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Osmotic Pressure - Practice Questions & MCQ

Edited By admin | Updated on Sep 25, 2023 25:23 PM | #NEET

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  • Osmosis and Osmotic Pressure is considered one of the most asked concept.

  • 17 Questions around this concept.

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200 mL of an aqueous solution of a protein contains its 1.26 g. The osmotic pressure of this solution at 300 K is found to be 2.57\times 10^{-3} bar. The molar mass of protein will be \mathrm{(R = 0.083\ L\ bar\ mol^{-1} K^{-1})}

250 \, \mathrm{ml} aqueous solution of glucose win osmotic pressure 1.5 atm at 25^{\circ} \mathrm{C} is mixed with 420 \, \mathrm{ml} aqueous solution of urea of 3.6 \mathrm{~atm} at 25^{\circ} \mathrm{C}. What will be the osmotic pressure

If 400 \mathrm{~mL} of 0.3 \mathrm{M} urea solution is mixed with 200\, \mathrm{ml} of 0.5 \, \mathrm{M} glucose solutions at 300 \mathrm{~K}.Calculate osmotic pressure

If urea solution at 600 \mathrm{~K} has \mathrm{O . P=3.81 \mathrm{~atm}} and glucose solution at \mathrm{400 \mathrm{~K}} has \mathrm{O . P=2.41 \mathrm{~atm}} . If \mathrm{300 \mathrm{ml}} of first solution and \mathrm{450 \mathrm{~mL}} of second solution are mixed at \mathrm{900 \mathrm{~K}} then calculate O.P of resulting solution at \mathrm{900 \, \mathrm{K}}.

What will be the osmotic pressure of 0.8 \mathrm{M} urea aqueous solution at 200 \mathrm{~K}

Concepts Covered - 1

Osmosis and Osmotic Pressure

There are many phenomena which we observe in nature or at home. For example, raw mangoes shrivel when pickled in brine (saltwater); wilted flowers revive when placed in freshwater, blood cells collapse when suspended in saline water, etc. If we look at into these processes we find one thing common in all, that is, all these substances are bound by membranes. These membranes can be of animal or vegetable origin and these occur naturally such as pig’s bladder or parchment or can be synthetic such as cellophane. These membranes appear to be continuous sheets or films, yet they contain a network of submicroscopic holes or pores. Small solvent molecules, like water, can pass through these holes but the passage of bigger molecules like solute is hindered.  Membranes having this kind of properties are known as semipermeable membranes (SPM).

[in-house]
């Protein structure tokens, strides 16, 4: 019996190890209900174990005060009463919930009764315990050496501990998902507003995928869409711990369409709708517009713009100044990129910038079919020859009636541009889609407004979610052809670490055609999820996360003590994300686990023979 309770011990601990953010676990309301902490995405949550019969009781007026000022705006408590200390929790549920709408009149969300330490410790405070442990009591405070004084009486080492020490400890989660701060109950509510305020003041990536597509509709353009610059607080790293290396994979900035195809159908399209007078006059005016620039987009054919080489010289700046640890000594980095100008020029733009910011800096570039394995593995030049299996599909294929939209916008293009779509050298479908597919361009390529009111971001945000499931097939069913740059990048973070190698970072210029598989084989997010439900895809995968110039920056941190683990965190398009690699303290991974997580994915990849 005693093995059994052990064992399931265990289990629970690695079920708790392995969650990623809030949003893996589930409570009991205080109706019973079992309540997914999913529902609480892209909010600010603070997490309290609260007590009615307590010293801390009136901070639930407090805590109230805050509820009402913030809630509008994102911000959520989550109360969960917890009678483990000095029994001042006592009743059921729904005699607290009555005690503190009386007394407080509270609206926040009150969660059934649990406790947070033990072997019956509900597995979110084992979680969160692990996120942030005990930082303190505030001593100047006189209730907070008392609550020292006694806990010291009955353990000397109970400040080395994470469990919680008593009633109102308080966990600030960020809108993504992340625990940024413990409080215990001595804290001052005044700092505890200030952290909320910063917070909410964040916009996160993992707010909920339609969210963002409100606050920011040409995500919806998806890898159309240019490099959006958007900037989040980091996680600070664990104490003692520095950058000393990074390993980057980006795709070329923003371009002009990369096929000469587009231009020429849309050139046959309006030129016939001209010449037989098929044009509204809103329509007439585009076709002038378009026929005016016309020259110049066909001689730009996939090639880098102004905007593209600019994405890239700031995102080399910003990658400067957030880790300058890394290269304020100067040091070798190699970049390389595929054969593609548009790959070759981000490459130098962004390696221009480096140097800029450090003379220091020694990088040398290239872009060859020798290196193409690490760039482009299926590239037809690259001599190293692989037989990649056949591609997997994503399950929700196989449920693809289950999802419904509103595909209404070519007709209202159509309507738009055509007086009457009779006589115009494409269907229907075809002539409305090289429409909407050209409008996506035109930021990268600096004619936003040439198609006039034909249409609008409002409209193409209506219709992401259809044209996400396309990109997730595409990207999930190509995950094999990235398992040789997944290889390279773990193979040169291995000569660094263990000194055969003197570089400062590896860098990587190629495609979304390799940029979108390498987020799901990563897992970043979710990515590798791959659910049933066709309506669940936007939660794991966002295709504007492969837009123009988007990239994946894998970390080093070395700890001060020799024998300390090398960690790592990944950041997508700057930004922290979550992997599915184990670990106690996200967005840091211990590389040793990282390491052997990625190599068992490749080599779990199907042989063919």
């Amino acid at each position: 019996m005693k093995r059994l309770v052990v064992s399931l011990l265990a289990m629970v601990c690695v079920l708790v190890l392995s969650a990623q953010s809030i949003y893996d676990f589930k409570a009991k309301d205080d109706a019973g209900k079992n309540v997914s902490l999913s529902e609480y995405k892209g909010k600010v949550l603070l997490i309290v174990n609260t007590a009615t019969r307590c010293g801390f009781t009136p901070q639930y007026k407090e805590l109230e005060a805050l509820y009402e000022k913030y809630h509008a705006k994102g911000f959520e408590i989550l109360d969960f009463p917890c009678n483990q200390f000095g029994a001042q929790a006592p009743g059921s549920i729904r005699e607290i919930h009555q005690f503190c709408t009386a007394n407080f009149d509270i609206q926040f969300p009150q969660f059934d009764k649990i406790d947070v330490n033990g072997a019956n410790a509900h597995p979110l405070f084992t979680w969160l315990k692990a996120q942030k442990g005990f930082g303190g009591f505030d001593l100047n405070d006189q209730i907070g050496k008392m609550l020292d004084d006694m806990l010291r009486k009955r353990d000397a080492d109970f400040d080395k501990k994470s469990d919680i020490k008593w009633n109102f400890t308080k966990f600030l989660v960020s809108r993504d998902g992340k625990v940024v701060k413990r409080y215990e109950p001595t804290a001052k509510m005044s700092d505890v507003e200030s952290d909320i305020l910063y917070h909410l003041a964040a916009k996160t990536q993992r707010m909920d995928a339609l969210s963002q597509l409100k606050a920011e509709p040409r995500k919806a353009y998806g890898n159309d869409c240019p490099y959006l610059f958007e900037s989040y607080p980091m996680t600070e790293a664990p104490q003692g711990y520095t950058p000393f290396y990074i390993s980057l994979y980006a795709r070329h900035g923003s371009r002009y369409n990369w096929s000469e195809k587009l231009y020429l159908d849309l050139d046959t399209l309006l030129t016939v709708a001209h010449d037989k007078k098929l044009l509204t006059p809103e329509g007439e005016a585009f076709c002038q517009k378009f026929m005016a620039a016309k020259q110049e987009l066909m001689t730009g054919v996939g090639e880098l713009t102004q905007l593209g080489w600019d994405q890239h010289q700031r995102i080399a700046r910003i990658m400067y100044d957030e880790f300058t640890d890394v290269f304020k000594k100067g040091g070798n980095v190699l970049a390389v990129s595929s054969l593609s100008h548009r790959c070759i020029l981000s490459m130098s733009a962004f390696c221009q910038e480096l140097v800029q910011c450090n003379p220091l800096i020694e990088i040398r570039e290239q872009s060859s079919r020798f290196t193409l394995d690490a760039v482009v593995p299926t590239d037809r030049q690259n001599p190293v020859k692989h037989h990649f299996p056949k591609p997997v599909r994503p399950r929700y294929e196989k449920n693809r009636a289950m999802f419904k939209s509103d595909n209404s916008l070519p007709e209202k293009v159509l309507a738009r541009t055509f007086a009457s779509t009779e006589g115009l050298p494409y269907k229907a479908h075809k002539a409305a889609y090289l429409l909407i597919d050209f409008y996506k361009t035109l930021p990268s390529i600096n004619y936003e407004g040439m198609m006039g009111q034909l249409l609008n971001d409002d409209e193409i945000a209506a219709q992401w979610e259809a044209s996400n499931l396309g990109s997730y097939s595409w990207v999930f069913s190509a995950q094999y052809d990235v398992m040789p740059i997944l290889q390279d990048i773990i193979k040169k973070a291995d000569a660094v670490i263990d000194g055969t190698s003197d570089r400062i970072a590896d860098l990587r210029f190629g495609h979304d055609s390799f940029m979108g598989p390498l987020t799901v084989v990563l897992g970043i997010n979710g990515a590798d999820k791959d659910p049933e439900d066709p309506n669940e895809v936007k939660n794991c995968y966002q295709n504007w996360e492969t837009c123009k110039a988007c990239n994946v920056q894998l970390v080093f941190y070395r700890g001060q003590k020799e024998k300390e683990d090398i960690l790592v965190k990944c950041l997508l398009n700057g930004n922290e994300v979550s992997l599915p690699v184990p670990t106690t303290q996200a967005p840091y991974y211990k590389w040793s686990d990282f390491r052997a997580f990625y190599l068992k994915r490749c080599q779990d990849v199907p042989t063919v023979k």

Assume that only solvent molecules can pass through these semipermeable membranes. If this membrane is placed between the solvent and solution as shown in Figure given below, the solvent molecules will flow through the membrane from pure solvent to the solution. This process of flow of the solvent is called osmosis.
The flow will continue till the equilibrium is attained. The flow of the solvent from its side to the solution side across a semipermeable membrane can be stopped if some extra pressure is applied on the solution. This pressure that just stops the flow of solvent is called osmotic pressure of the solution. The flow of solvent from dilute solution to the concentrated solution across a semipermeable membrane is due to osmosis. The important point to be kept in mind is that solvent molecules always flow from lower concentration to higher concentration of solution. The osmotic pressure has been found to depend on the concentration of the solution.

The osmotic pressure of a solution is the excess pressure that must be applied to a solution to prevent osmosis, i.e., to stop the passage of solvent molecules through a semipermeable membrane into the solution. This is illustrated in Figure given above Osmotic pressure is a colligative property as it depends on the number of solute molecules and not on their identity. For dilute solutions, it has been found experimentally that osmotic pressure is proportional to the molarity, C of the solution at a given temperature T. Thus:
\mathrm{\Pi=C R T}
Here Π is the osmotic pressure and R is the gas constant.
\mathrm{\Pi=\left(n_{2} / V\right) R T}
Here V is volume of a solution in litres containing n2 moles of solute. If wgrams of solute, of molar mass, M2 is present in the solution, then n= w2 / Mand we can write,
\mathrm{\Pi V=\frac{\mathbf{W}_{2} R T}{M_{2}}}
\mathrm{Thus, M_{2}=\frac{\mathbf{W}_{2} R T}{\Pi V}}
Thus, knowing the quantities w2, T, Π and V we can calculate the molar mass of the solute.
Measurement of osmotic pressure provides another method of determining molar masses of solutes. This method is widely used to determine molar masses of proteins, polymers and other macromolecules. The osmotic pressure method has the advantage over other methods as pressure measurement is around the room temperature and the molarity of the solution is used instead of molality.
As compared to other colligative properties, its magnitude is large even for very dilute solutions. The technique of osmotic pressure for determination of molar mass of solutes is particularly useful for biomolecules as they are generally not stable at higher temperatures and polymers have poor solubility.

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Osmosis and Osmotic Pressure

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